In the Old West, it is said a cowboy paid far more for a photo of a naked woman than a night with a real one. The same impulses seem to be at work here, and the Japanese are not alone:
After three years together, they are virtually inseparable. “I’ve experienced so many amazing things because of her,” Nisan told me, rubbing Nemutan’s leg warmly. “She has really changed my life.” Nemutan doesn’t really have a leg. She’s a stuffed pillowcase — a 2-D depiction of a character, Nemu, from an X-rated version of a PC video game called Da Capo, printed on synthetic fabric.
This is from a New York Times Magazine article about the romantic relationships Japanese men and women have with inanimate objects such as body pillows (left) and figurines.
According to the article, the rise of 2-D love can be attributed to the difficulties young Japanese have in navigating romantic relationships. A government survey reports that more than 25% of men and women between the ages of 30 and 34 are virgins. Called moe, this fetish seems to appeal strongly to men who want to express passion without fear of being judged or rejected.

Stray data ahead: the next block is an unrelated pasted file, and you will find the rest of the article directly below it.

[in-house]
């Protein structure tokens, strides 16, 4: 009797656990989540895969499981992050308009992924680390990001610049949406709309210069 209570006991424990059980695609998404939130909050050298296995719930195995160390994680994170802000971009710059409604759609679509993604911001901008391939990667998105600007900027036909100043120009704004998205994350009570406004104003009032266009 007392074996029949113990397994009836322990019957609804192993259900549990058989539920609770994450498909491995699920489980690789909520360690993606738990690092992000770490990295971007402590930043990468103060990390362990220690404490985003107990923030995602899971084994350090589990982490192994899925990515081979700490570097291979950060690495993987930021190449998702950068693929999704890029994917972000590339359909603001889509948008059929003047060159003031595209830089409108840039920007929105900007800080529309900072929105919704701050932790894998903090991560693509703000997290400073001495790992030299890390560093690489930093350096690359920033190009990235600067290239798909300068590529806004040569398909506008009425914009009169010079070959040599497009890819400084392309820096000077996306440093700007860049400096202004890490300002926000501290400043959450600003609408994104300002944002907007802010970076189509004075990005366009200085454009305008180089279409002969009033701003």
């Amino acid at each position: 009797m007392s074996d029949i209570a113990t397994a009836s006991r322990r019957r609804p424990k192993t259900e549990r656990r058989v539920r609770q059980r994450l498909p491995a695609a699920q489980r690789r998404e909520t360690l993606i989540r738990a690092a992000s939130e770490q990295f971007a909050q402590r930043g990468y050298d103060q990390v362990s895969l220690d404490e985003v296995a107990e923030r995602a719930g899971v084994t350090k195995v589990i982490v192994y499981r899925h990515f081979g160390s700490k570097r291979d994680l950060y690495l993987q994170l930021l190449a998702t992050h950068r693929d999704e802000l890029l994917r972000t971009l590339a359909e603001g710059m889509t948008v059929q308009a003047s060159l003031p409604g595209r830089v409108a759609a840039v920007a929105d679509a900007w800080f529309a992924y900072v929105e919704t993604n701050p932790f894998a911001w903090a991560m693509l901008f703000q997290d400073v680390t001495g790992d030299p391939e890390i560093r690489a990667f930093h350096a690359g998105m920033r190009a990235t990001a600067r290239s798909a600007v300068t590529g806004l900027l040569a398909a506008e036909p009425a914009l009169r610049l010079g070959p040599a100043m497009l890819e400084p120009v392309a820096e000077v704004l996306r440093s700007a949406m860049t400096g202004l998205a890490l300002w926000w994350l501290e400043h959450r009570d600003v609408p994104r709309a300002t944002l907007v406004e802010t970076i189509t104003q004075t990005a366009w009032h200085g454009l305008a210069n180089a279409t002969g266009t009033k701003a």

There's been a lot of online freak-out about this story, but from the letters I get from older virgins, I can tell you it's not just life in Japan that fosters these sorts of feelings. Older virgins in the US carry a great deal of embarrassment and shame about their lack of relationship experience, and that leads to massive social awkwardness and a desire to hide.
Yes, there's a lot of creepiness that borders on child porn, but you don't have to be into moe for that. There's a huge manga culture that feeds into those impulses, and it's enjoyed by an alarmingly wide range of consumers. At least the people into moe have a support group.